How the Mint achieved this result I will never know – it remains a closely guarded secret. There are even engraved cracks and markings you would find on an original helmet. The final antique finish gives an authentic distressed look, the fine detail is incredible. Click here to find out more >>
Pure Silver D-Day Coin
The first step in to battle takes incredible courage, and this year to mark the landmark 75th anniversary of D-Day the Royal Canadian Mint issued perhaps the most poignant D-Day commemorative yet.
This stunning issue perfectly captures the moment Canadian soldiers set foot on Juno Beach. It is expertly struck from a quarter ounce of .9999 Pure Silver – or “four nines Silver”, the purest grade available for which the Mint is known – and has an innovative reverse proof finish which replicates the texture of the sand. Click here to find out more >>
3D Monarch Caterpillar Coin
Some of nature’s most beautiful things come in small packages. And this remarkable issue is no different.
The Monarch Caterpillar Pure 1oz Silver Coin is a perfect combination of Italian craftsmanship and Canadian design. It features a stunning 3D Monarch Caterpillar handcrafted from Murano glass, poised upon the selectively coloured design of a swamp milkweed plant leaf.
The combined traditional engraving, colour and Murano glass creates a truly unforgettable piece. Click here to find out more >>
John Lennon Silver 1oz Coin
It’s hard to believe that just 50 years ago, John Lennon and Yoko Ono conducted their “Bed-in for Peace” protest against the Vietnam War and debuted the most famous anti-war anthem of all time – Give Peace a Chance.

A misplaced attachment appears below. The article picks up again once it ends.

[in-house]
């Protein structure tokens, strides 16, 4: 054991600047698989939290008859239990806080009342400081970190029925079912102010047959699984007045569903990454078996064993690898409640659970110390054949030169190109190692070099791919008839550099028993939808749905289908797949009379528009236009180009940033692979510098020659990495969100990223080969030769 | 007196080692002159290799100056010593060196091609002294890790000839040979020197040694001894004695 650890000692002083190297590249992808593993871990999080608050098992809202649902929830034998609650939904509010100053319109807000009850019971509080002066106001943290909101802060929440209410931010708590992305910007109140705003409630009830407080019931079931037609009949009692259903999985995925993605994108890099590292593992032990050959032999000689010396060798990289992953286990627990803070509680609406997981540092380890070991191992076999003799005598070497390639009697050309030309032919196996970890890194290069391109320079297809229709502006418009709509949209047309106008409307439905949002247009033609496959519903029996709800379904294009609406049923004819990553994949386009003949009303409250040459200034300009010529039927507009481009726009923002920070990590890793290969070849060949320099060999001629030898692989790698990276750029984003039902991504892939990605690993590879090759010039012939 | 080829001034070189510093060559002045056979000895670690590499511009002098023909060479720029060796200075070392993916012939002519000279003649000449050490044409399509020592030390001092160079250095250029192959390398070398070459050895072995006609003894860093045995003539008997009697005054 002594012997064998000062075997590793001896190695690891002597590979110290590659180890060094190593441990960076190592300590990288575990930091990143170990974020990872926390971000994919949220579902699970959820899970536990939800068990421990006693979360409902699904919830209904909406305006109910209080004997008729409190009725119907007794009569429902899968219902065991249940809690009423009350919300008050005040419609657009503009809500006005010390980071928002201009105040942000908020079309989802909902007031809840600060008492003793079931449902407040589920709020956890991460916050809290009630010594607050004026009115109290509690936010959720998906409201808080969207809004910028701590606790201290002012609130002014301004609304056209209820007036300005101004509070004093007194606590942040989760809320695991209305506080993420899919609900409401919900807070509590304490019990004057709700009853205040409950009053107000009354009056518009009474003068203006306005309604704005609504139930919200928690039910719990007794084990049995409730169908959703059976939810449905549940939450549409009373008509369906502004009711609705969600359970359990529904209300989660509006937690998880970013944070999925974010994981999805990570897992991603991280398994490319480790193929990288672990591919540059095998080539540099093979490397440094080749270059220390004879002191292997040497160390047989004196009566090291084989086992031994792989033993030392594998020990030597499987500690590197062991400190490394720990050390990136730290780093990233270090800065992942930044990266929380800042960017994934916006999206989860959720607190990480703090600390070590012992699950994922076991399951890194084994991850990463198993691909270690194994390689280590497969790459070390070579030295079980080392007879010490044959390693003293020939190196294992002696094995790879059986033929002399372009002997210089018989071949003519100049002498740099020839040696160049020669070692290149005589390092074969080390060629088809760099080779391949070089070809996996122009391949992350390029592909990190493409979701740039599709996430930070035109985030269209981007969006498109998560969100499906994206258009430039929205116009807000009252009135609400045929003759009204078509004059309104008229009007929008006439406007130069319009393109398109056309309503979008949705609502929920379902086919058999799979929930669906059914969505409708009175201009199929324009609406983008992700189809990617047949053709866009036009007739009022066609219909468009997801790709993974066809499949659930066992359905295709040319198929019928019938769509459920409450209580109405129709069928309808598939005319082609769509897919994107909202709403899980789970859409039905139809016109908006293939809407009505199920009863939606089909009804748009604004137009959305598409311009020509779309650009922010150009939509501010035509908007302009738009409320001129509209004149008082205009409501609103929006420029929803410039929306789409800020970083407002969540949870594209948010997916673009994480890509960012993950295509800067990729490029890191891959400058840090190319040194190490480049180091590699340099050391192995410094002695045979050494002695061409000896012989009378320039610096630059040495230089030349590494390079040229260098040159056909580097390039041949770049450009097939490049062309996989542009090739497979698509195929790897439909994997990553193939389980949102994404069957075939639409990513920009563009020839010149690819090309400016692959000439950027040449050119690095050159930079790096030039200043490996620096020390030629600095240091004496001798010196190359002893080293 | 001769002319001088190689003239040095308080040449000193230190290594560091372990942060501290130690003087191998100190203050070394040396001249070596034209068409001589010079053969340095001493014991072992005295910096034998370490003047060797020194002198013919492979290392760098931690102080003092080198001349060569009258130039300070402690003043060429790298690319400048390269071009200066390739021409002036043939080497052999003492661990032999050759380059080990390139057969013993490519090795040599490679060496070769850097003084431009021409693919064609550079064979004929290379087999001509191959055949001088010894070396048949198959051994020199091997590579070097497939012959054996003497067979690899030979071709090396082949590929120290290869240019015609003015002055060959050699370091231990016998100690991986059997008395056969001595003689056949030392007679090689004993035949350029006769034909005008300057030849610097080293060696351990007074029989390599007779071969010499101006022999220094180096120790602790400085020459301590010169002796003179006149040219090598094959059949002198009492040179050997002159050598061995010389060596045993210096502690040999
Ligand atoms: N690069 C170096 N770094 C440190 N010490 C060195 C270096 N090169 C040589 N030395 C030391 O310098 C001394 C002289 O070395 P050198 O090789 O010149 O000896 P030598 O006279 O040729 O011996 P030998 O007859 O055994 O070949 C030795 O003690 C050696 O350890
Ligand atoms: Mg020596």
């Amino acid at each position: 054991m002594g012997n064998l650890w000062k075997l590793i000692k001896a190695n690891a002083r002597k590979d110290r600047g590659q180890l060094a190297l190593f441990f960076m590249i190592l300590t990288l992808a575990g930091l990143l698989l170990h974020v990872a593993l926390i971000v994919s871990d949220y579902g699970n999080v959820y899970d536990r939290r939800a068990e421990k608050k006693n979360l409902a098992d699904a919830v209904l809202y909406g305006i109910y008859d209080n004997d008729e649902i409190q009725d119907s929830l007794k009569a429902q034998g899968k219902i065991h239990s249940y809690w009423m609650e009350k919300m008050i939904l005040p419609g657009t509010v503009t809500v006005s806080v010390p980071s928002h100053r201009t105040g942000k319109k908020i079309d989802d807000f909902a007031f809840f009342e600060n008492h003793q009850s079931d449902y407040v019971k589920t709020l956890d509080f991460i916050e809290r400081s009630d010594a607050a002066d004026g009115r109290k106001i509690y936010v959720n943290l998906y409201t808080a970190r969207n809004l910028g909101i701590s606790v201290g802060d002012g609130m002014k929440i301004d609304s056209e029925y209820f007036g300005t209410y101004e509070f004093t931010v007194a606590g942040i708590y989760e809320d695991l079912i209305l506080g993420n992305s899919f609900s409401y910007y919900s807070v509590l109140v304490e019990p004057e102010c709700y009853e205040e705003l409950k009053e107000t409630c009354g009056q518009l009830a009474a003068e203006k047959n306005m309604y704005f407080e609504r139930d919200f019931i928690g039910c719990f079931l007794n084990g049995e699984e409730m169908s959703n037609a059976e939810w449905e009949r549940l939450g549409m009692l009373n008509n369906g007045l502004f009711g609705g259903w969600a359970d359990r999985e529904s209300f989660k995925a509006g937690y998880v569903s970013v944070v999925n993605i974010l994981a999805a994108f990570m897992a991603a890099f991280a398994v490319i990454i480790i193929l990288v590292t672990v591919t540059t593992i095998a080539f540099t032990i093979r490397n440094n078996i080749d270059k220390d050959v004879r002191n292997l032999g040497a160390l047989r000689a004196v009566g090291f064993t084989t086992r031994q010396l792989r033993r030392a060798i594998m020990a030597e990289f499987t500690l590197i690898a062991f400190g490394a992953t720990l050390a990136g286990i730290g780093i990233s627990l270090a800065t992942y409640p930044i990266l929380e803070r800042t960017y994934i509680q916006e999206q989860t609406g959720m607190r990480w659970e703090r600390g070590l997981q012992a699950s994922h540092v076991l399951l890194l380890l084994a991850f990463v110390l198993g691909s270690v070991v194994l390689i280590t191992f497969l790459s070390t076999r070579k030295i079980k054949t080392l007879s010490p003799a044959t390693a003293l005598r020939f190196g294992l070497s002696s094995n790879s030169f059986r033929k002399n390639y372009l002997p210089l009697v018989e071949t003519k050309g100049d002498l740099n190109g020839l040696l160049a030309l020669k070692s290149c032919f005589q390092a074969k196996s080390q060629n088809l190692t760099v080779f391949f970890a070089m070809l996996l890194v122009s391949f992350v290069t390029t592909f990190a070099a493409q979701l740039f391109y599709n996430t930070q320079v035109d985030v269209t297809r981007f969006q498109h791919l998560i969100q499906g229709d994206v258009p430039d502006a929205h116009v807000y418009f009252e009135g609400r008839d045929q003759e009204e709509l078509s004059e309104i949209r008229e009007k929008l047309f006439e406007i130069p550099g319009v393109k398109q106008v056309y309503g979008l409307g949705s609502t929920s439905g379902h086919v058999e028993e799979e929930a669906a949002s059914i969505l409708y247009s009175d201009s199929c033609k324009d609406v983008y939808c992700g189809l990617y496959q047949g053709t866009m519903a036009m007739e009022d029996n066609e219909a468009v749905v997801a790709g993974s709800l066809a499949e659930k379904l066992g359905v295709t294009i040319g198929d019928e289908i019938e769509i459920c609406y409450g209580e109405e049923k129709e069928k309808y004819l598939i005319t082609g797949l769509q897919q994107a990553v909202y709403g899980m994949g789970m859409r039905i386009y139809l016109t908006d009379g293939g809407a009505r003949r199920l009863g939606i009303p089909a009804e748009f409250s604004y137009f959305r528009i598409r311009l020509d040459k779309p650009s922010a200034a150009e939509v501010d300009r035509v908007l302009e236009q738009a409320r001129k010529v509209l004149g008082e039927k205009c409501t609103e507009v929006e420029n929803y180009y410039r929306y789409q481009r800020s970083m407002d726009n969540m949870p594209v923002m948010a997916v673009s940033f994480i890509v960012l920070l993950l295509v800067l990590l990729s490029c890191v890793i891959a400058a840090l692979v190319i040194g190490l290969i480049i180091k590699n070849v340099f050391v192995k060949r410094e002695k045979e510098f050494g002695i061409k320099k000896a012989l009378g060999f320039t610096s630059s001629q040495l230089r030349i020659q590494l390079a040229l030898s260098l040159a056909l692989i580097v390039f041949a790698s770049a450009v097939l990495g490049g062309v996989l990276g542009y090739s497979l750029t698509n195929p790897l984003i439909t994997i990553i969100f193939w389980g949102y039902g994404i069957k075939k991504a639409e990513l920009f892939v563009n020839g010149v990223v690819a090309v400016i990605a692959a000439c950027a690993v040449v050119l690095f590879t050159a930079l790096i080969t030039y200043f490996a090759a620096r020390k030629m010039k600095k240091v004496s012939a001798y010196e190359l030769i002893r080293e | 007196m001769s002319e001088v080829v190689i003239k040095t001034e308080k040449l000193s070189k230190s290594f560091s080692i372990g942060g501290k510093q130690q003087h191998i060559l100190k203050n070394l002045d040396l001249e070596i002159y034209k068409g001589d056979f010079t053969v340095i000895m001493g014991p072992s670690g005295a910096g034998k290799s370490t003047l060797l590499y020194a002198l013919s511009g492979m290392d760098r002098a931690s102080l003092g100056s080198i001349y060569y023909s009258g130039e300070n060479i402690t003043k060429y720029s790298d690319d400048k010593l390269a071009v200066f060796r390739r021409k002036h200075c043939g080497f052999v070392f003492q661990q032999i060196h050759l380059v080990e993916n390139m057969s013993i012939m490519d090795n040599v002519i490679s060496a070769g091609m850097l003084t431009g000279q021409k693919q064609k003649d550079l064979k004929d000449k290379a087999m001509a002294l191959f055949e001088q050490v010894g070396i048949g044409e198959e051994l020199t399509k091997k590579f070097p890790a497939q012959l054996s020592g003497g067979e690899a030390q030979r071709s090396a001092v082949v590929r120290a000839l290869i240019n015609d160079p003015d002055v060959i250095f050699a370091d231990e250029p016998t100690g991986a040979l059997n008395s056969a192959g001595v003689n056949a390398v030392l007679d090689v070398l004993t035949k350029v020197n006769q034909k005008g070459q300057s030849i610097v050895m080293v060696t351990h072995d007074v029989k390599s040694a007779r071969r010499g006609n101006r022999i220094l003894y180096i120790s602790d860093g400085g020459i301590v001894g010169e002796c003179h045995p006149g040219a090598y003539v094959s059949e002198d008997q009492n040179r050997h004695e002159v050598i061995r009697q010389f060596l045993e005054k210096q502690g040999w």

It was a moment that has forever cemented a bond between John Lennon and Canada. A bond that is marked by the release of this limited edition John Lennon commemorative.
Using bespoke printing technology the coin features a photographic image of John and Yoko during their protest and is struck from 1oz Pure Silver to a mirror-like proof finish.
But that’s not all! There’s plenty of other fantastic coins that have been issued by the Royal Canadian Mint. You can take a look at the full range by clicking here >>
It is always exciting to see new, innovative products coming out of the numismatic industry, and there is nothing quite like the test token set issued by the Royal Canadian Mint’s Research and Development lab. When you see this set it’s no surprise that the Royal Canadian Mint is a market leader in security. Looking to be at the forefront of new minting technologies this latest collection showcases some never before seen minting techniques which are guaranteed to impress both seasoned and budding collectors alike.
So what exactly is a ‘test token’ I hear you ask? A test token is a prototype of next generation currency, and is created purely to test new technologies and minting techniques before giving the green light to produce future coins with the technology. Since the tokens are test pieces their designs and technologies will not necessarily be replicated in future currency, perhaps only some of the techniques or designs will be taken forward,so the test pieces are one of a kind.
Chief Technology Officer at the Royal Canadian Mint, Dr Xianyao Li, says “the products in our R&D Lab Collection are tried,tested and true examples of forward-thinking technology that could re-define the future of domestic and foreign coins.”